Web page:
Drop in Test Scores Now Met with Increased Educational Options
In October, the National Assessment for Educational Progress (NAEP) released the 2022 data for the Nation’s Report Card, and the outcome of school closures and forced virtual learning was clear. The test scores showed the “Largest score declines in NAEP mathematics at grades 4 and 8 since initial assessments in 1990.” No state was spared from the academic drops and unfortunately, Memphis-Shelby County Schools saw some of the sharpest declines in the country and the greatest decline of any of the 26 big city-districts the NAEP tracks.
Just over a month later, the Tennessee Department of Education released the States Report Card, which showed just as unfortunate numbers. Only 33.8 percent of Tennessee students met or exceeded the expectations in math and English, meaning two-thirds of students are falling behind academically. In Metro Nashville Public Schools (MNPS) and Memphis-Shelby County Schools (SCS), the percentage of students meeting those benchmarks falls short of the state’s already lagging numbers. There were stark differences in grade levels, with students in 9th through 12th grade suffering the lowest academic achievement. Only 20.4 percent of high school students in MNPS met expectations in English and math, and that same metric dipped to 15.8 percent for SCS.
Thankfully, students in these districts have recently been given an educational opportunity for them to go to a school that meets their individual needs. Shortly before the 2022/2023 school year began, the Tennessee Supreme Court ruled the Education Savings Account (ESA) program constitutional, paving the way for students to attend the school of their choice. Even with students already registered with district schools, hundreds of students and families applied for the program. After years of waiting due to legal challenges, families and students were eager to escape their failing schools and get an education that fit their needs. And in late November, the program won again in court when the remaining legal challenges were dismissed by a three-judge panel. Students in MNPS and SCS will now have access to educational opportunities outside of their district school which has continually failed them and taxpayers.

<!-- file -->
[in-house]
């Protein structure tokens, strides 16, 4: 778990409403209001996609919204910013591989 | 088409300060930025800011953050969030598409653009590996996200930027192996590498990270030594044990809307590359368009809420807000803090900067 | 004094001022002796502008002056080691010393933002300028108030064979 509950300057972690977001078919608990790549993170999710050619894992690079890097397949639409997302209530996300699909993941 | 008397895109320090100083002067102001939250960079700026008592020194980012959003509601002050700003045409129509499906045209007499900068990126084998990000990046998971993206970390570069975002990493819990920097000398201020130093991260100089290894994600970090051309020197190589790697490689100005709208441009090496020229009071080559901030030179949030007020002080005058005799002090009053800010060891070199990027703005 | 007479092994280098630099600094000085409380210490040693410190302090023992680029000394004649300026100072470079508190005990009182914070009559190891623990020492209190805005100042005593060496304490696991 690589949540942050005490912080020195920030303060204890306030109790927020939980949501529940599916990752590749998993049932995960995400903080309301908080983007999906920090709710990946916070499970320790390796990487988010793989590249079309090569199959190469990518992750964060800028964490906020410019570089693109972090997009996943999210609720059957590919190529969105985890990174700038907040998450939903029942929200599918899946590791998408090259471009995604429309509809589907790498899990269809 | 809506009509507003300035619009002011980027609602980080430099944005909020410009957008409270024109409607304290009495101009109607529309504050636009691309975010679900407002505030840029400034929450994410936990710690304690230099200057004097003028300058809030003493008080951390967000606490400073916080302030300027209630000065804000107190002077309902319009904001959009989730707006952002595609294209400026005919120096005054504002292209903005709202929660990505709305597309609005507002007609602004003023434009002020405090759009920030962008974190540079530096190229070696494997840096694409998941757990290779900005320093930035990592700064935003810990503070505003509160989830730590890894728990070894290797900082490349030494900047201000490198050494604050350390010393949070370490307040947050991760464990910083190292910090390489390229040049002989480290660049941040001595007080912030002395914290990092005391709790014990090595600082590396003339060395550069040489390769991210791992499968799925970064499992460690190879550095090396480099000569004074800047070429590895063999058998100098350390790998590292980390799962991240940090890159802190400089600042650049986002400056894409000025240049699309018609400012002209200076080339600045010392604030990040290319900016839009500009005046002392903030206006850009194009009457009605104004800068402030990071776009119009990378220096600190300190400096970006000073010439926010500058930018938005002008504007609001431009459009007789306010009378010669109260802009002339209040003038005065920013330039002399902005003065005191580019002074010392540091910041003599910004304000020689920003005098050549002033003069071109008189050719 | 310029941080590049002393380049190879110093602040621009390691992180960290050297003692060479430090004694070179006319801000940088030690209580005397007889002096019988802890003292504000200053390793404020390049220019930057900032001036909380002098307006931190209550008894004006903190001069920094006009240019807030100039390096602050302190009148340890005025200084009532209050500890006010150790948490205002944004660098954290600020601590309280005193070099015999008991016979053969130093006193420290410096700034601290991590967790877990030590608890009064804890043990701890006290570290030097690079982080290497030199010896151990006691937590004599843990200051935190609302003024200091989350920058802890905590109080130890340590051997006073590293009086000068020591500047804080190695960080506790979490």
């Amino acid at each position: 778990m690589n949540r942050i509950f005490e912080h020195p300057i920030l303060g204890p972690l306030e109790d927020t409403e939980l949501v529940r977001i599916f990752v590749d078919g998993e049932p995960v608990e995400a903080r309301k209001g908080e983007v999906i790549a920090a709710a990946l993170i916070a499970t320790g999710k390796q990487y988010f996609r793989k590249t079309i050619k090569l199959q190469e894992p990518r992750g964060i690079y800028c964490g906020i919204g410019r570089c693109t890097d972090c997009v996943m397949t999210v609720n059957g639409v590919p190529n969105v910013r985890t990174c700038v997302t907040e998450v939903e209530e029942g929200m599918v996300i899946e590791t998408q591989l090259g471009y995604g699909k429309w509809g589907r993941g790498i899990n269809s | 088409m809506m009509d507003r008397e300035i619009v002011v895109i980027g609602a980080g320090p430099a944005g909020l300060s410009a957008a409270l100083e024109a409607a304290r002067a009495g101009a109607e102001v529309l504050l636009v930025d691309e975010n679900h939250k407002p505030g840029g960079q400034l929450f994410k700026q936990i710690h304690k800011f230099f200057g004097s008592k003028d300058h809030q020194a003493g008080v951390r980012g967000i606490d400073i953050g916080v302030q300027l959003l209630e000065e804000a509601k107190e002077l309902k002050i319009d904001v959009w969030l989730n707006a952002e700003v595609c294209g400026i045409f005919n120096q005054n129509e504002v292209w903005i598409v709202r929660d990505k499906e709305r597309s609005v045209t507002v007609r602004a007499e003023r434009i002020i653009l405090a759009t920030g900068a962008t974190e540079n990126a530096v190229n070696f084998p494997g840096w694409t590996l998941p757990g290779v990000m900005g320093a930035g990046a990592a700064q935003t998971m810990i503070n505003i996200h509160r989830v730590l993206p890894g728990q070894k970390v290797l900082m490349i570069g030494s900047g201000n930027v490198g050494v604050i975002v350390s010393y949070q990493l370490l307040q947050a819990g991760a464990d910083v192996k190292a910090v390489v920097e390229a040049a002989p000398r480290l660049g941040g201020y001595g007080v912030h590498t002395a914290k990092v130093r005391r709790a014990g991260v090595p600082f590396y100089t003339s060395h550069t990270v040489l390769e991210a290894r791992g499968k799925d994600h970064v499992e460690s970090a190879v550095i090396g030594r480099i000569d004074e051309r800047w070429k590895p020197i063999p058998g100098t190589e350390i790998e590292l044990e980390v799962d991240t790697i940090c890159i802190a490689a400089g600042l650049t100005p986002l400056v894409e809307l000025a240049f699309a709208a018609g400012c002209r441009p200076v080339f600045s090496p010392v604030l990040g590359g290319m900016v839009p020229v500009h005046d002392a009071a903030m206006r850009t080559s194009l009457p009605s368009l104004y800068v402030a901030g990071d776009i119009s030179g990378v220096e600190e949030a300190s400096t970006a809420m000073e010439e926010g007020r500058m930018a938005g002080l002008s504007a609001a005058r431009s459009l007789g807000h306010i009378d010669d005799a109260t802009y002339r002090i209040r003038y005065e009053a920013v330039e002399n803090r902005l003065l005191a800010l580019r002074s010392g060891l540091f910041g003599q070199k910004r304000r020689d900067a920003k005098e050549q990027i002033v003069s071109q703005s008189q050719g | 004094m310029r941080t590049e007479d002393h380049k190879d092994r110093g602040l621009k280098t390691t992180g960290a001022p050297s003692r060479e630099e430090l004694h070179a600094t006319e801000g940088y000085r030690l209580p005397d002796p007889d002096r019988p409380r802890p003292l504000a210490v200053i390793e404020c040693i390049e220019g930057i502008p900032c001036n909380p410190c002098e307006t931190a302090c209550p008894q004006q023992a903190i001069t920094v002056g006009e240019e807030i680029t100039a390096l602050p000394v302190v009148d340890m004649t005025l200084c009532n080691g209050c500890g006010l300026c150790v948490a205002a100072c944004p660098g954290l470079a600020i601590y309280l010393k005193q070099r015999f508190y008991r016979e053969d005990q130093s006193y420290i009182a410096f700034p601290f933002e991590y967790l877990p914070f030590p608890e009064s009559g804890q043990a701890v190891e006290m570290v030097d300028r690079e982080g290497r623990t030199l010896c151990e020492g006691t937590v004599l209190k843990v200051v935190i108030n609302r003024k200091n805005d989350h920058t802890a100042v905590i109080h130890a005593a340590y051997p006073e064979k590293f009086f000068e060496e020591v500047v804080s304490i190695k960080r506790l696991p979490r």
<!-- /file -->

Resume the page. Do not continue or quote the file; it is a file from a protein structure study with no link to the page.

With research on the effects of school choice showing both academic and financial benefits, state leaders should look to offer the ESA program to every student in the state. Lawmakers can look to Arizona, which recently passed the most expansive school choice program in the nation, offering all families their hard-earned tax dollars in order to send their child to the school that suits them the best. In addition to students attending schools that fit them the best, the effects of new competition in the education system provide benefits to those students who stay in their local public schools. Research on the topic found this competition brought a gain of around 4 months of learning to reading attainment. Months of education attainment gains are something that is so sorely needed after public schools closed their doors due to the pandemic and the monumental learning loss that came with it.
With national and state assessments showing what so many parents already knew – students were and are severely academically affected by school closures – there is no better time than now for state lawmakers to expand educational choice programs. Students shouldn’t only be offered an educational opportunity that meets their unique needs simply because of the county they live in. By expanding educational choice programs to all Tennessee students, the Volunteer state can begin to improve learning and be a leader in education freedom.